At the time of data cutoff, 613 participants had completed the induction/consolidation phase of treatment and patients had been followed for a median of just under four years. PFS was significantly higher in the D-VRd arm and subgroup analyses showed that this was consistent across all groups including those with more advanced and higher-risk forms of MM.
Of patients who received the D-VRd regimen, 87.9% saw a complete response or better, meaning that cancer was not detectable after the treatment, compared with 70.1% among those who received standard care. Patients in the D-VRd arm also had a significantly higher rate of minimal residual disease (MRD) negativity, another marker indicating the cancer has been eradicated, which was achieved in 75.2% of patients receiving D-VRd and 47.5% of those receiving VRd alone. The amount of follow-up time is not yet sufficient to compare trends in overall survival rates.
The rate of serious treatment-related adverse events was higher in the D-VRd arm with 57% of patients who received daratumumab experiencing such events compared with 49.3% among those receiving VRd alone. However, researchers noted that adverse events led to treatment discontinuation significantly less often in the D-VRd arm, and most adverse events were short term and temporary. The most common adverse events of grade three or higher were low white blood cell counts, low platelet counts, diarrhea, pneumonia, and fever.
Taken together, Dr. Sonneveld said that the results suggest that D-VRd outperforms VRd alone for frontline MM treatment with a manageable safety profile.
“With these results, [I expect] this treatment schedule will be the future standard for these patients,” he said.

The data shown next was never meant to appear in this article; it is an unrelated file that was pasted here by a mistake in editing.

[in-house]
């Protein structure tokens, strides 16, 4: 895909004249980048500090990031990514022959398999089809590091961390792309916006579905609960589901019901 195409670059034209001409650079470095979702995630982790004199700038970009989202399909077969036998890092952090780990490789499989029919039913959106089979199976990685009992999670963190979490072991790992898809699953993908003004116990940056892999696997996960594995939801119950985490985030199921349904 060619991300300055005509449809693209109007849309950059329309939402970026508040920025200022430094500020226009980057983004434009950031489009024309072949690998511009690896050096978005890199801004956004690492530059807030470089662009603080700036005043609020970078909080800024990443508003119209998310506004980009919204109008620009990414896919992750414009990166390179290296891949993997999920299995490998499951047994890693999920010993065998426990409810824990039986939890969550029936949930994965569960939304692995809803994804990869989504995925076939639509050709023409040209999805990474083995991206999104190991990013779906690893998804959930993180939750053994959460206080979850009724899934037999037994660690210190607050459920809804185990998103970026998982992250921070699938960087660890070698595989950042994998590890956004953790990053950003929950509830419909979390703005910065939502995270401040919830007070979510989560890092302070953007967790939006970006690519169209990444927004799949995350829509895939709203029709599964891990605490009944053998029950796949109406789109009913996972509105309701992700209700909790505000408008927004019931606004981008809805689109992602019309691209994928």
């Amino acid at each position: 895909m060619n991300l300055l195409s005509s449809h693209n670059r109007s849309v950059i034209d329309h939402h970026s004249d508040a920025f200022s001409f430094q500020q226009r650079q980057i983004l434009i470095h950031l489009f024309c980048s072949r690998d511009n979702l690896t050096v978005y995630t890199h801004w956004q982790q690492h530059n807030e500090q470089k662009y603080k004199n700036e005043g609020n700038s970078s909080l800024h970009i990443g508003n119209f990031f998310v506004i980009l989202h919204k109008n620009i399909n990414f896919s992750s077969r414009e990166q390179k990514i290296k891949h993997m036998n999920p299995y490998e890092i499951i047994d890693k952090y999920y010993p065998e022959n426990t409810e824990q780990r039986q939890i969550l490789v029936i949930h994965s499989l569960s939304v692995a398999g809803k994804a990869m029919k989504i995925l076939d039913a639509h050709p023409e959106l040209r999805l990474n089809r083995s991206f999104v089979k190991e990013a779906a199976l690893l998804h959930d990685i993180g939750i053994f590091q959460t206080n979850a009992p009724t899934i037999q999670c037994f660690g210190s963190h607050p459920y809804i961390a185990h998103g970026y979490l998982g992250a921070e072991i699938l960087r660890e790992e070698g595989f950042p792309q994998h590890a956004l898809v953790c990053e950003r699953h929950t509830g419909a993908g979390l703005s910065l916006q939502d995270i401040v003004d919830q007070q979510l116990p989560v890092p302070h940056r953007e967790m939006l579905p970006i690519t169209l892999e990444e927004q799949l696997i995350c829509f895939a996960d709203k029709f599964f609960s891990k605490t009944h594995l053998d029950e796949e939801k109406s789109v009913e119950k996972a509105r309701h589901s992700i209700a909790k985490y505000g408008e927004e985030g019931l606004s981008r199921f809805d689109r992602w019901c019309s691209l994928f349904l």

A follow-on analysis will examine the longer-term outcomes of stopping daratumumab after two years of maintenance therapy in patients who achieve MRD negativity.
The study was funded by the European Myeloma Network with support from Janssen Pharmaceuticals.
Pieter Sonneveld, MD, PhD, of Erasmus MC Cancer Institute, will discuss this study in the Late-Breaking Abstracts Session on Tuesday, Dec. 12, 2023, at 9:00 a.m. Pacific time in Hall A (San Diego Convention Center).
The American Society of Hematology (ASH) (hematology.org) is the world’s largest professional society of hematologists dedicated to furthering the understanding, diagnosis, treatment, and prevention of disorders affecting the blood. For more than 60 years, the Society has led the development of hematology as a discipline by promoting research, patient care, education, training, and advocacy in hematology.
ASH’s flagship journal, Blood (bloodjournal.org) is the most cited peer-reviewed publication in the field, and Blood Advances (bloodadvances.org) is an open-access, online journal that publishes more peer-reviewed hematology research than any other academic journal worldwide. Two new journals will be joining the Blood Journals portfolio in 2024, Blood Neoplasia (bloodneoplasia.org) and Blood Vessels, Thrombosis & Hemostasis (bloodvth.org).